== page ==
Posts Tagged ‘knowledge’

Feminist and Aboriginal science with Lillian Dyck #AAASmtg

// February 28th, 2012 // Comments Off on Feminist and Aboriginal science with Lillian Dyck #AAASmtg // Science Communication

Hon. Lillian Dyck, first female and Aboriginal senator in Canada, took the stage at the AAAS conference to discuss western science, feminist science and Aboriginal science.

Subjectivity is inherent in the western scientific method, she said. We use inductive reasoning, interpret data, and models that are not ideal (eg. animals). A hypothesis may be generated by hunches, mistakes, or serendipity, as well as logical questioning. This, she said, is something we don’t usually acknowledge.

In fact, people try to hide it. In writing up a paper, the sequence of experiments and even the thinking process can be adapted to fit the prescribed, logical process of SCIENCE. We leave out illogical sources of ideas, even if they were important. We remove ourselves by using the third person, and our experience by using the passive voice.

Thus we perpetuate the notion of purely rational, logical science.

However, facts do not exist in a vacuum. Scientists are subject to cultural bias. Though numbers don’t lie, we do interpret what they mean.

Her example of bias in scientific thinking was the Thrifty gene hypothesis describing genetic causes of diabetes in First Nations people. For a long time it was believed a faulty genetic ability that stored extra calories in case of famine was responsible for the disease. Actually, there wasn’t any proof of it at all. You can read the story at “How the diabetes-linked ‘thrifty gene’ triumphed with prejudice over proof” from Globe & Mail, Feb 2011.

How can we correct the bias in science? She says, by knowing and acknowledging it, even taking advantage of human bias.

Feminist science does this, she says.

Feminist science
– is openly biased (doesn’t pretend to be unbiased)
– exposes male bias and the patriarchal nature of western science
– is non-hierarchical
– is by, with and for a community, collaborative
– this pdf article Can there be a feminist science? may be a useful reference.

She says feminist science has changed science as a whole, moving it to a point where collaborative, team research is now the norm.

What about different ways of thinking in different cultures? Not only do different cultures have particular traditional knowledge of areas like astronomy and medicine, they also have particular processes to gain knowledge.

Her heritage is Chinese and Cree, and she mentioned ways of knowing that emphasised listening skills, elders, and a holistic world view (rather than analysing pieces at a time.)

People have claimed only people with Indigenous minds can solve the problems of quantum physics, she said, then pointed out that person was Aboriginal. I recommend reading Dialogues between Western and Indigenous science if you’d like to know more.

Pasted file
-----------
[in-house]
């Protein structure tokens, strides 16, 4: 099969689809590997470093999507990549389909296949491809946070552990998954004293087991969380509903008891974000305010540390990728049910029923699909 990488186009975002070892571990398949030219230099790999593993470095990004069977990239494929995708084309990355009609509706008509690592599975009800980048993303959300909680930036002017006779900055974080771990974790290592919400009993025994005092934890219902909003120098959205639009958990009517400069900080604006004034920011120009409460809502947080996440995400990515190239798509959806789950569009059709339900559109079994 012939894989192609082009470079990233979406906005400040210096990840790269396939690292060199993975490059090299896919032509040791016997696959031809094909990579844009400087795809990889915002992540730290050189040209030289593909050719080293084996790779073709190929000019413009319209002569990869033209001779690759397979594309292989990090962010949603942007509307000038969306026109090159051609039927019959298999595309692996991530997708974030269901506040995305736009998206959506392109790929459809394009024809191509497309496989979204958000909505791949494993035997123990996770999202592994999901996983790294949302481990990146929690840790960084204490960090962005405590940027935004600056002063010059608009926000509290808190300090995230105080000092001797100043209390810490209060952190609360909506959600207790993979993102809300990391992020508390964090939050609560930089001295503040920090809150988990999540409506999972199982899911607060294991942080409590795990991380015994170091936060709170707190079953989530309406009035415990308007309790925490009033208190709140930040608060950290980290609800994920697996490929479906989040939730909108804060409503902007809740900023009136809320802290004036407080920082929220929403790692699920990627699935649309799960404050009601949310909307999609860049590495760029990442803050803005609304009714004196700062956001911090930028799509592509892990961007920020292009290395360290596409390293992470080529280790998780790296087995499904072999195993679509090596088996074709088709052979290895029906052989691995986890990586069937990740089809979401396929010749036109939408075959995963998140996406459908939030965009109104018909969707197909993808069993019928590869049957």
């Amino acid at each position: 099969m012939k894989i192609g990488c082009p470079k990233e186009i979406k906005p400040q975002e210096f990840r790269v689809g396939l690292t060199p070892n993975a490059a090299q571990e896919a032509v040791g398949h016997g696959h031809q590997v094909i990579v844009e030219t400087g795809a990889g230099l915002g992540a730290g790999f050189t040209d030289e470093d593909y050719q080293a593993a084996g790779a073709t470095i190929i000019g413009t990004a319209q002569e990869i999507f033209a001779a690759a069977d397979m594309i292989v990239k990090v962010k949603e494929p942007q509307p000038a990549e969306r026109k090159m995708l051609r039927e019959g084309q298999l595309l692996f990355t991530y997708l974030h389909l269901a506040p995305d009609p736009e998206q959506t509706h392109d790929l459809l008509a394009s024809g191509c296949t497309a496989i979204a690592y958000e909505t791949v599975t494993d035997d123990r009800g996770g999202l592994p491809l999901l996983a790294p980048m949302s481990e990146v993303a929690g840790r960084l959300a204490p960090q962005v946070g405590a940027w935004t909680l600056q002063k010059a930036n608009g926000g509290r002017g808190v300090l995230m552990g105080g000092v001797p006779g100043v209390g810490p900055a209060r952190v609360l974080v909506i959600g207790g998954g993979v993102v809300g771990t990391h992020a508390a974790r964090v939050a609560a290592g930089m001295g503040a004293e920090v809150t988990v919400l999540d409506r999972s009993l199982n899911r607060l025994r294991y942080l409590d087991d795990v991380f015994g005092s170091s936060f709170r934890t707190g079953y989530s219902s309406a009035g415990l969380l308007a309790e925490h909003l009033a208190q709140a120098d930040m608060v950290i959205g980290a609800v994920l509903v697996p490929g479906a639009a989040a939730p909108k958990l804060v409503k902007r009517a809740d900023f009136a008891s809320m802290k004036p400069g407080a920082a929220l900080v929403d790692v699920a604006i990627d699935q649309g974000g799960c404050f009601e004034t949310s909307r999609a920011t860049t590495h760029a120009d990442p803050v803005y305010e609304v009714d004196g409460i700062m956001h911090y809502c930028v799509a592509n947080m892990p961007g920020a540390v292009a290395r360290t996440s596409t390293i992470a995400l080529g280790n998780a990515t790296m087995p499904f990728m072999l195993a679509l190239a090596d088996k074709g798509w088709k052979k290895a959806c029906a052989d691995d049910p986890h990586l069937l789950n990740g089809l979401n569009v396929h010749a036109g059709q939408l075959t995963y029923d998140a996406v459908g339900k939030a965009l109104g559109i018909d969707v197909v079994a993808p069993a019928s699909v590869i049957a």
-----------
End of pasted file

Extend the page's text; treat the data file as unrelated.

ChemWiki, free textbook for University students

// March 3rd, 2011 // 4 Comments » // Science Communication

This week, thousands of Australians went back to Uni starting a new semester of study. For some, science is their bag and they’re picking up a chemistry class or two. I’ve been there, and they’ve got a big year ahead.

There’s nothing quite like studying chem. Is it the nerdiness? The lab work? The elegant complexity and simplicity of laws? Perhaps its the joy of pushing electrons, pure love of a benzene ring, cherished conjugated systems or perfectly balancing equations.

But it takes a while to get to that state of love, like dating an attractive person with a terribly annoying habit. Don’t drop out, seek counseling at the ChemWiki.

An open access textbook, ChemWiki is a collaborative approach towards chemistry education. Students and faculty members write and rewrite sections to make it accurate and easy to understand. It’s been in development for two and a half years, and over 2000 people have contributed.

I first heard about it when it was still an infant wiki in swaddling clothes from Kyle Finchsigmate at The Chem Blog, which is now sadly shut down. Kyle is the reason I started blogging, being the first blog I subscribed to after his Nacho Average Cheesecake post changed my life.

Since those small beginnings, $2000 and a handful of uni classes spreading the news, it has grown pretty huge. It’s at the stage where it could replace paper textbooks for Uni chem courses, which is a saving of at least $150 per student. It’s ideal for Universities who are embracing new technologies in the classroom, like the University of Adelaide who gave a free iPad to every new student this year.

Unlike paper textbooks (and most hypertextbooks too,) the ChemWiki is designed in a non-linear way. You can jump from topic to topic with hyperlinks, so knowledge is constructed to suit the student. For me, chemistry only really came together in third year when the separate subjects wove together like a tapestry. It suddenly ALL made sense. But with non-linear learning, its easier to see patterns and connections and build up a frame of understanding as you go. I’m a fan.

I can’t recommend the ChemWiki enough. It covers coursework about analytical, biological, organic and inorganic topics, and is perfect for Chemistry students at Uni. Get involved and spread the word!

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